The Irish DPA fines Tusla Child and Family Agency EUR 75,000
In May 2020, the Tusla Child and Family Agency (Tusla) was imposed with an administrative fine of EUR 75,000, which has now been heard and confirmed by an Irish court of law.
The violations consisted of three breaches pertaining to personal data, which occurred because Tusla failed to redact personal data when disclosing documents to different third parties. The first personal data breach occurred when Tusla unintentionally provided the father of two children in foster care with their foster carer’s address. The second breach occurred when Tusla unintentionally provided a person, who was accused of child sexual abuse, with the address of the child, who had filed the complaint, and with the phone number of the child’s mother. The third breach occurred when Tusla unintentionally provided the grandmother of a child in foster care with the address and contact details of the child’s foster parents and the location of the child’s school.
It follows from the decision that Tusla infringed Article 32(1) of the GDPR by failing to implement appropriate organisational measures to ensure a level of security appropriate to the risk presented by its processing of personal data in respect of its sharing of documents with third parties. Furthermore, Tusla infringed Article 33(1) of the GDPR by failing to notify the the Irish data protection agency, DPC, of the third breach without undue delay. On those grounds, the court confirmed the administrative fine of EUR 75,000.
Please see the whole press release here:
Danish Rejsekort is ordered to delete personal data
Rejsekort is a company operating an electronic ticketing system for travelling by bus, train, and metro in Denmark, and in 2015 a person gave her consent for processing of personal data in connection with ordering a personal traveller’s card.
On 19 March 2019, the person withdrew her consent and on the same day Rejsekort confirmed that her customer file with Rejsekort had been closed and her personal data had been deleted. Rejsekort also informed that pursuant to the Danish Bookkeeping Act, the company was obliged to keep financial data for 5 years, and that Rejsekort also saves data on travel activities and documentation of agreement conclusion for 3 years from the expiry of a customer relationship.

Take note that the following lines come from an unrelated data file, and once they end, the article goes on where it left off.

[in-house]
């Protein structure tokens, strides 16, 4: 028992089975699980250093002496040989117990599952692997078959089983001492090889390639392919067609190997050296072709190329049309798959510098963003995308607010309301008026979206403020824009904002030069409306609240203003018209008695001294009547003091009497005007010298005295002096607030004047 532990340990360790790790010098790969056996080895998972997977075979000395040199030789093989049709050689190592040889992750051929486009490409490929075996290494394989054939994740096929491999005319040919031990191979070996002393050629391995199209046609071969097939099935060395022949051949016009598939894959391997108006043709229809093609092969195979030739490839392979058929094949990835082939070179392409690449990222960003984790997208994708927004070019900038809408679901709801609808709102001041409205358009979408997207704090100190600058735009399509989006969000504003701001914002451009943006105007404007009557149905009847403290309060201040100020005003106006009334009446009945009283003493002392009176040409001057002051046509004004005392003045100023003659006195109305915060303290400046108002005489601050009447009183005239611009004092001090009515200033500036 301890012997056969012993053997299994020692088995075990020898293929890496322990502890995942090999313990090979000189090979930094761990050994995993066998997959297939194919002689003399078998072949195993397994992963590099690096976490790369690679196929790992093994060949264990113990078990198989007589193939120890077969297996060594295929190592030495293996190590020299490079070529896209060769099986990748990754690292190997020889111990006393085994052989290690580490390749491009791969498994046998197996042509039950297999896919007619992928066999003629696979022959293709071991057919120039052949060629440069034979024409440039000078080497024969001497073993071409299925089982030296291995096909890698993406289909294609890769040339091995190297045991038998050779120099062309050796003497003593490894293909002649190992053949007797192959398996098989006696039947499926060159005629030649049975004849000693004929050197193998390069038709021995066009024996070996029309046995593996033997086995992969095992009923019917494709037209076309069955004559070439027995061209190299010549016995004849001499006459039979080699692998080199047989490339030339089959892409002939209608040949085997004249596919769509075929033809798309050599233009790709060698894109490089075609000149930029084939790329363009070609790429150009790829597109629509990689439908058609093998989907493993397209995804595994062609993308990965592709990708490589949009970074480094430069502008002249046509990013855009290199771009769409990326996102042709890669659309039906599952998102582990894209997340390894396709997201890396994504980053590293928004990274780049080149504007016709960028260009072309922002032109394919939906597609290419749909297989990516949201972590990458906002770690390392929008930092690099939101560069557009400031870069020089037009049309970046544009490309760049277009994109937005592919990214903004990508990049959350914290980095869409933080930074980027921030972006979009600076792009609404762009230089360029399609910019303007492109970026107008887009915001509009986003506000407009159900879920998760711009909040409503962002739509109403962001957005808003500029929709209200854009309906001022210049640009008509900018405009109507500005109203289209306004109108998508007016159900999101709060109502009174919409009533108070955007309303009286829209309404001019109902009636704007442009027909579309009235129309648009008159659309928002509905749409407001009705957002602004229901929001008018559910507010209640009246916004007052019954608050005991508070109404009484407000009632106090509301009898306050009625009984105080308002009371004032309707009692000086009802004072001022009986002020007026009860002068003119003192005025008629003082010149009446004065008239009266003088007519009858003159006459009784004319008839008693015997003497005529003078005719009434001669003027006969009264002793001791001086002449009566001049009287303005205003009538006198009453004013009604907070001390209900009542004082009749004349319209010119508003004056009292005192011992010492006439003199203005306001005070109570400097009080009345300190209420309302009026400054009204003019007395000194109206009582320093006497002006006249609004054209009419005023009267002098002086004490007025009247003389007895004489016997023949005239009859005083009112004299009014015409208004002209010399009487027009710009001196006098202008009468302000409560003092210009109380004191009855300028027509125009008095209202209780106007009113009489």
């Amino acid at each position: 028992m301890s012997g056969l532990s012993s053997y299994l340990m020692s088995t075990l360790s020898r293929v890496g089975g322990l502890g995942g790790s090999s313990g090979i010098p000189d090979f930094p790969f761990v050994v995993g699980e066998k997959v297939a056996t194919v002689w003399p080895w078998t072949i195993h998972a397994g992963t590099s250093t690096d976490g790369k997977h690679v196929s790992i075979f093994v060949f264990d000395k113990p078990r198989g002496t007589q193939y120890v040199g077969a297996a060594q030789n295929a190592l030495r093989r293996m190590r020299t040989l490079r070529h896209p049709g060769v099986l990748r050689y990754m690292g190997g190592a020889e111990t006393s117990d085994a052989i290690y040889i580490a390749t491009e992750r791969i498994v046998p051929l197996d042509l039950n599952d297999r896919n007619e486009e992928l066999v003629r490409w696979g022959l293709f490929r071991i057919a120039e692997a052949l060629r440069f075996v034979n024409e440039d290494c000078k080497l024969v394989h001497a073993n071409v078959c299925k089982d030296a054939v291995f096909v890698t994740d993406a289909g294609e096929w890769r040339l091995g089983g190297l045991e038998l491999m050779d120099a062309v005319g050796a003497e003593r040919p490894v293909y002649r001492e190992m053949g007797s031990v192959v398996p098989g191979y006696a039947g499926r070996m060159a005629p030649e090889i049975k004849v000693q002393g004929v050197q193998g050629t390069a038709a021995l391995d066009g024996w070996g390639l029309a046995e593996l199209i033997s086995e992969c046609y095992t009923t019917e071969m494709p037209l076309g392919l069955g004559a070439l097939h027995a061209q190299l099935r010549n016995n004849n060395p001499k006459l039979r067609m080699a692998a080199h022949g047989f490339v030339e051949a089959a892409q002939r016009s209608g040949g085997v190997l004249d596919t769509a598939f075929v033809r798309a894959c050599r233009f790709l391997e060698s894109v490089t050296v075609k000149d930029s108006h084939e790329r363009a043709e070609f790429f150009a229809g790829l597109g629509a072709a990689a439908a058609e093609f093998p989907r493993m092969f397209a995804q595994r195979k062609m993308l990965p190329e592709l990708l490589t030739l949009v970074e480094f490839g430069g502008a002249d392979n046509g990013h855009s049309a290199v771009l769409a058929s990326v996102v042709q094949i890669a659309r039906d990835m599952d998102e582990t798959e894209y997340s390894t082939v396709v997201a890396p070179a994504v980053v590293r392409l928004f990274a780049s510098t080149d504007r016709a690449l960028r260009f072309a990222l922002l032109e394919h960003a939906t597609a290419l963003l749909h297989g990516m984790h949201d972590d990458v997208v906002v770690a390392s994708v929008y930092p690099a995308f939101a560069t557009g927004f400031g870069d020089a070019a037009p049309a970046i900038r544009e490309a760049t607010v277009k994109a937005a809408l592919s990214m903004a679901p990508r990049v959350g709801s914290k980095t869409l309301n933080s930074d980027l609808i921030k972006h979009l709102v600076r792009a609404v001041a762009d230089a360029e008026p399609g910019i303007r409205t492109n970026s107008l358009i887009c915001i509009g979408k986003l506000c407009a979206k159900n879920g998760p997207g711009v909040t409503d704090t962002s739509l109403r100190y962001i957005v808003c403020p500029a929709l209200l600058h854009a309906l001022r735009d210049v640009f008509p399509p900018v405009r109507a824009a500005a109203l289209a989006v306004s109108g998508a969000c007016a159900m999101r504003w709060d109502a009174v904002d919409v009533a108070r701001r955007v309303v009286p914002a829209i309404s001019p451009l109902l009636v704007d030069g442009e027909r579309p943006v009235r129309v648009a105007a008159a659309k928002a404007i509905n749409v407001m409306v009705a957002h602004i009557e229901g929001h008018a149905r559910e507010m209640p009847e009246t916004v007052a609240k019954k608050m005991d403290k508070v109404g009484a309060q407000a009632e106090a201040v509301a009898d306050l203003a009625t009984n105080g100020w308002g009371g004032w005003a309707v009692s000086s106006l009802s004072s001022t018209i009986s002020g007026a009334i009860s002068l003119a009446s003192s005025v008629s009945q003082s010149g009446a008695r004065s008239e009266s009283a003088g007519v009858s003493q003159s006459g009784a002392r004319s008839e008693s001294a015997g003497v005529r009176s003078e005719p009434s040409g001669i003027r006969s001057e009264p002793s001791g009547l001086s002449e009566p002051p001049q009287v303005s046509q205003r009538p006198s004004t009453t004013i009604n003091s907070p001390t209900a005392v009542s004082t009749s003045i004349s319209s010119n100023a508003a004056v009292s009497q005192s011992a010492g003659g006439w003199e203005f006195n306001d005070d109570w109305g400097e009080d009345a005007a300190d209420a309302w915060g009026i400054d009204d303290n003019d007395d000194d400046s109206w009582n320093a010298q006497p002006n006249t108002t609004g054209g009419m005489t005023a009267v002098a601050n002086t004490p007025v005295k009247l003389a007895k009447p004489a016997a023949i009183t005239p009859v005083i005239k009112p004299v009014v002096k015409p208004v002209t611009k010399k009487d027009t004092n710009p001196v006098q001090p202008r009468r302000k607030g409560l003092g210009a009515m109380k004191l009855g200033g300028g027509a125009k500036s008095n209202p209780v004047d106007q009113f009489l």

The person approached the Danish DPA and filed a complaint about Rejsekort’s failure to delete all data about her.
The DPA has decided in the matter and criticized Rejsekort of the following:
- Rejsekort has processed the complainant’s data contrary to the lawfulness, fairness and transparency principle, as Rejsekort ought not have processed data on the complainant on the basis of a consent.
- Rejsekort’s continued processing of data and information about agreement conclusion between Rejsekort and the complainant, cf. Articles 6 and 17 (1) lit. b of the GDPR.
As a result of the above, the DPA has served an enforcement notice on Rejsekort for the deletion of travel data and information about agreement conclusion regarding the complainant, since Rejsekort is not obliged to keep such data according to the Danish Bookkeeping Act.
Read the whole decision her (in Danish):
ICO fines Marriott International Inc GBP 18.4 million for failing to keep personal data secure
The ICO has fined Marriott International Inc GBP 18.4 million for failing to keep millions of customers’ personal data secure. Marriott estimates that 339 million guest records worldwide were affected following a cyber-attack in 2014 on Starwood Hotels and Resorts Worldwide Inc.
In 2014, an attacker installed a code onto a device in the Starwood system giving them the ability to access and edit the contents of this device remotely. This access was exploited in order to install malware, enabling the attacker to have remote access to the system as a privileged user giving the attacker unrestricted access to the relevant device, and other devices on the network.
The attacker installed further tools to gather login credentials for additional users within the Starwood network in order to access the database storing reservation data for Starwood customers.
The attack remained undetected until September 2018, by which time the company had been acquired by Marriott. The personal data involved were names, email addresses, phone numbers, unencrypted passport numbers, arrival/departure information, guests’ VIP status and loyalty program membership number.
The proposed fine was originally reduced by 20% to GBP 22.4 million to take account of the efforts taken by Marriott to stop the breach and reach out to its customers. The fine was further reduced to GBP 18.4 million due to the general economic consequences of the Covid-19 pandemic.